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I’m Afraid I’m Doing Everything Wrong With My Puppy

I’m Afraid I’m Doing Everything Wrong With My Puppy

We live in a fear society.

I have to say, sometimes I’m afraid I’m doing everything wrong with my puppy, and I’m an experienced dog person! I make a living writing about dogs and dog training.

No matter what I write about, someone has to inform me I’m waaaay wrong. I’m killing my puppy, even.

No wonder I get worried emails from new puppy owners saying things like, “I let my puppy on the couch. Have I ruined her?”

No! Let your puppy on the couch for God’s sake! As long as you don’t mind having your future adult dog on the couch.

Since I got my puppy Remy, here are actual warnings I’ve heard or read:

  • Don’t take your puppy for walks. You’ll destroy his joints. (Have you lived with a weimaraner?)
  • Never tell a puppy “No;” that’s aversive and you’ll scare him. (HA!)
  • Don’t let your puppy play on hard floors; he’ll get hip dysplasia.
  • Don’t let your puppy climb stairs; he’ll damage his hips.
  • Don’t give your puppy rawhides. He can’t digest them.
  • Don’t let your puppy go potty outside until he’s had all his vaccinations; he could get sick and die.
  • Don’t put flea prevention on your puppy. It’ll give him cancer.
  • Don’t give your puppy raw food. His immune system isn’t developed and it WILL kill him. (Said a vet of ours!)

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OK … so … what can my puppy do? Sit in a pen with pee pads licking himself?

It’s stressful raising a puppy, and these extreme warnings are not helpful, especially for new dog owners.

Here’s my advice:

Don’t believe a word anyone says.

People have been raising dogs for generations. It’s not complicated. If you make mistakes (we all do), you can fix them. Dogs adapt.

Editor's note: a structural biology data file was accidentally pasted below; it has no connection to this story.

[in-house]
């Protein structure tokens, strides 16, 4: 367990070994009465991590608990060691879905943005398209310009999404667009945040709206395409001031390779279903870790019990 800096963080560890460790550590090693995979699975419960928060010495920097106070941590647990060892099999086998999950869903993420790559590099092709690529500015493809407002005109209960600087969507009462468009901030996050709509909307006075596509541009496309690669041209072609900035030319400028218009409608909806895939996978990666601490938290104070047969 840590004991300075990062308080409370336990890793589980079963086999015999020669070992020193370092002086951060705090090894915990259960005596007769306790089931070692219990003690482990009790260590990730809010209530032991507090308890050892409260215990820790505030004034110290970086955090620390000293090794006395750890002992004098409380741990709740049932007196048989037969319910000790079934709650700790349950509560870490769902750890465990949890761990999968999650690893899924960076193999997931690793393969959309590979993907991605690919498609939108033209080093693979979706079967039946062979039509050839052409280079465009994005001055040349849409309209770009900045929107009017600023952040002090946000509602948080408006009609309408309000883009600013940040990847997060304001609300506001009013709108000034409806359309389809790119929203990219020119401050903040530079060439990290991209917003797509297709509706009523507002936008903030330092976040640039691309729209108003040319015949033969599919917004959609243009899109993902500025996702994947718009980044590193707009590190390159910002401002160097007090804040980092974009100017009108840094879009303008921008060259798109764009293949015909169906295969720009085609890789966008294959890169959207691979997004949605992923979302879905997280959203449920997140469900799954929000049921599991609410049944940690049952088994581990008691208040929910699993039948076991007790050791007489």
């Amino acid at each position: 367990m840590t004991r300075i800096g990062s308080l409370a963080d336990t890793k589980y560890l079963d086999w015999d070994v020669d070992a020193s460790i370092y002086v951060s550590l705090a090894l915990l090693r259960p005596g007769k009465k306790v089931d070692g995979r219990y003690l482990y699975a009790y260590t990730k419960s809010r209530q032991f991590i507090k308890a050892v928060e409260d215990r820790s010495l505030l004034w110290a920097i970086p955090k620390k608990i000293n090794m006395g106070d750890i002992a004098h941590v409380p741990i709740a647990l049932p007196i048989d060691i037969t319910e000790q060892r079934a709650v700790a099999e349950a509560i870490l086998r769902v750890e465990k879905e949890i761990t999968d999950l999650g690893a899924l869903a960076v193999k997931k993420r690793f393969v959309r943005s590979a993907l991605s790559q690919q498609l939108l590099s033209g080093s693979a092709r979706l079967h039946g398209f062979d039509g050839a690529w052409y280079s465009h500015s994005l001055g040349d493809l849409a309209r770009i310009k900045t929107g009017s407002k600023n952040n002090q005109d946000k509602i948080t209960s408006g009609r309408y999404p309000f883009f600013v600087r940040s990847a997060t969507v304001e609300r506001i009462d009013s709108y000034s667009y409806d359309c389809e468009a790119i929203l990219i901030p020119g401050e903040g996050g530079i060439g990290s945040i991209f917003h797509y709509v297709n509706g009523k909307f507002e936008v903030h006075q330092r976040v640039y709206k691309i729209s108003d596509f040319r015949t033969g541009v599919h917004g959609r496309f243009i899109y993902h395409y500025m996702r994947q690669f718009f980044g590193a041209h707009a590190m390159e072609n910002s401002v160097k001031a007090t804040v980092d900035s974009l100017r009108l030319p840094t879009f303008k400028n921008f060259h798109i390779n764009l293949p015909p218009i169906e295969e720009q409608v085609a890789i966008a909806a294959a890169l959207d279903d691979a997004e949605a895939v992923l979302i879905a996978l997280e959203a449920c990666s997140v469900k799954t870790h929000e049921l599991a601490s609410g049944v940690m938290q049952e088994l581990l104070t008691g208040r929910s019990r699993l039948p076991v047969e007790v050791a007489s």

Puppies get sick. They get hurt. They misbehave. We all reinforce the wrong things at times.

It’s fine.

The truth behind these warnings

For every one of those “warnings,” there are some truths to them. But they are not hard RULES, just things to consider, research and weigh the pros and the cons.

For example, I chose to take my 11-week-old puppy for 40-minute walks around the neighborhood. I don’t think I could live with this puppy if I couldn’t walk him. He and I would drive each other crazy.

I tried not to overdo it for his joints, but who knows? I also hoped he wouldn’t get sick (he didn’t).

On the plus side, my puppy was out and about meeting new people and seeing new places. He was exposed to many things, built a stronger immune system, built stronger muscles and burned energy so was better behaved.

I'm afraid I'm doing everything wrong with my puppy

I don’t have all the answers. I can only do what I think is best for my puppy. That means he gets rawhides, I tell him NO plenty, I let him use the stairs, I use flea prevention.

These are all decisions I have to make for my own puppy. Your puppy is different.

We do the best we can!

What puppy or dog challenges are you dealing with right now?

There’s always something, isn’t there?

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Lindsay Stordahl is the founder of That Mutt. She writes about dog training and behavior, healthy raw food for pets and running with dogs.

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Erin

Thursday 25th of February 2021

Oh, wow. Thank you so much for this post! It's so overwhelming to have a puppy. A thousand times more so when everywhere you turn there is alternating advice. I feel like I'm doing everything wrong for this little guy. I came across this post at just the right time! <3

Lindsay Stordahl

Thursday 25th of February 2021

I bet you are doing just fine! Hang in there and try to be consistent. Enjoy that puppy stage!

Jan

Friday 28th of February 2020